Movie Review: Nanny

When Jason Blum’s Blumhouse—a notable horror production house, isn’t busy backing up terrible sequels, they tend to champion some great filmmakers who are just finding their feet.

Their latest offering is Nanny, directed by Nikyatu Jusu. Part immigration drama, part ghost story, Nanny is arresting and vivid, narratively and visually. The lead, Aisha (Anna Diop), is an undocumented Senegalese immigrant who accepts a well-paying job nannying the young daughter of a wealthy New York family. Amy (Michelle Monaghan) is an overworked mother to Rose, while her husband, Adam (Morgan Spector), is aloof and distant.

Aisha’s job is to care for Rose, feed her the healthy food Amy has picked, and teach her French. Aisha sends her wages to Senegal to pay for a ticket for her son Lamine to come to America, but unknown forces begin to threaten her American dream.

Nanny isn’t a straight-forward horror film, but it infuses its narrative with spooky imagery. Jusu weaves a sense of unease and dread throughout her film; there are references to both Anansi and Mami Wata, powerful legends in African culture.

Jusu’s film is thematically rich, but never talks down to you. The story is compelling and the characters are all likeable, or at the very least, recognisable. Monaghan paints a believable portrait of a career woman trying to balance family life and her work and mostly failing gloriously.

But the star of the show is Diop. Her performance alternates between gentle and fierce, and she brings all her character’s emotions to the foreground with devotion and an admirable openness. Jusu, who also wrote the screenplay, demonstrates a great eye for both visuals and performances. She’s able to draw credible, nuanced performances out of her cast while meaningfully exploring complex themes.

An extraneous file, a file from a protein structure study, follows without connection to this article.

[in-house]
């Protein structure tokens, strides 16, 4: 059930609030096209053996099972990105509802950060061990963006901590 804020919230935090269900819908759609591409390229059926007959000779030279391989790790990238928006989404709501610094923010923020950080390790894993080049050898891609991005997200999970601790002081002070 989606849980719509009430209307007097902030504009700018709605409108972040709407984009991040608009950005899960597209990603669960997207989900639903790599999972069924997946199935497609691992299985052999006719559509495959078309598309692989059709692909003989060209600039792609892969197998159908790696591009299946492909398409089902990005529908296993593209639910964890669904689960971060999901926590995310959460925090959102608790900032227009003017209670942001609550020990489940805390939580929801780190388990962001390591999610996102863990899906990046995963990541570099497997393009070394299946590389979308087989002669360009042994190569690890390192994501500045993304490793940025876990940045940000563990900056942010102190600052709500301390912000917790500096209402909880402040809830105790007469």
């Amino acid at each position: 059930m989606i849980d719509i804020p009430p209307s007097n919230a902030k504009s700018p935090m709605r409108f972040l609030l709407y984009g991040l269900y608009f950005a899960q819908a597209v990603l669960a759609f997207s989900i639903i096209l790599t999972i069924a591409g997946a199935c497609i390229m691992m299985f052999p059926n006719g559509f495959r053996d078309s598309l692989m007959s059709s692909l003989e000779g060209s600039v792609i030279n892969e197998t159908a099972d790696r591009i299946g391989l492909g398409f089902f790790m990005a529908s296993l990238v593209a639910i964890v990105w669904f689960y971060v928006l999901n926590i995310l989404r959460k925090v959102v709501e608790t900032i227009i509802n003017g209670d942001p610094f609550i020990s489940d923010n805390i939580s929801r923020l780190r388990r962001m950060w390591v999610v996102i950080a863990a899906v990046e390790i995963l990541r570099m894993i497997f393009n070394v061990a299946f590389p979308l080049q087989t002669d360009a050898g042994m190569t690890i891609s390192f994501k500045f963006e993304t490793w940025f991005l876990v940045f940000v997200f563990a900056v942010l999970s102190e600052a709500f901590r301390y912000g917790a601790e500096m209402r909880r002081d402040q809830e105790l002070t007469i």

Unfortunately, some characters never properly developed; Adam remains a bit of a mystery. We’re never let in on what caused Amy and Adam’s marriage to grow so sour, but Aisha’s budding romance with Malik, a doorman, is sweet and tender.

While there’s no twist to Nanny, the narrative moves in a frustratingly predictable direction. The supernatural elements, while effective, aren’t always fully realised. Water becomes a fascinating element in Jusu’s film; it’s calming but also dangerous. Underwater, you might be drowned or perhaps purified.

Jusu also explores motherhood and gender in her debut feature, but the most impressive element of Nanny is her treatment of Aisha. Although Aisha encounters microaggressions and is continuously underpaid by Amy, Jusu never paints her as a victim.

By combining striking visuals, a strong sense of unease and a brilliant performance from her leading lady, Jusu has crafted one of the strongest debuts in recent memory. Nanny is a powerful, supernatural tale of motherhood, spirits and the many shades of the immigrant dream.

8/10

About Author /

Boluwatife Adesina is a media writer and the helmer of the Downtown Review page. He’s probably in a cinema near you.

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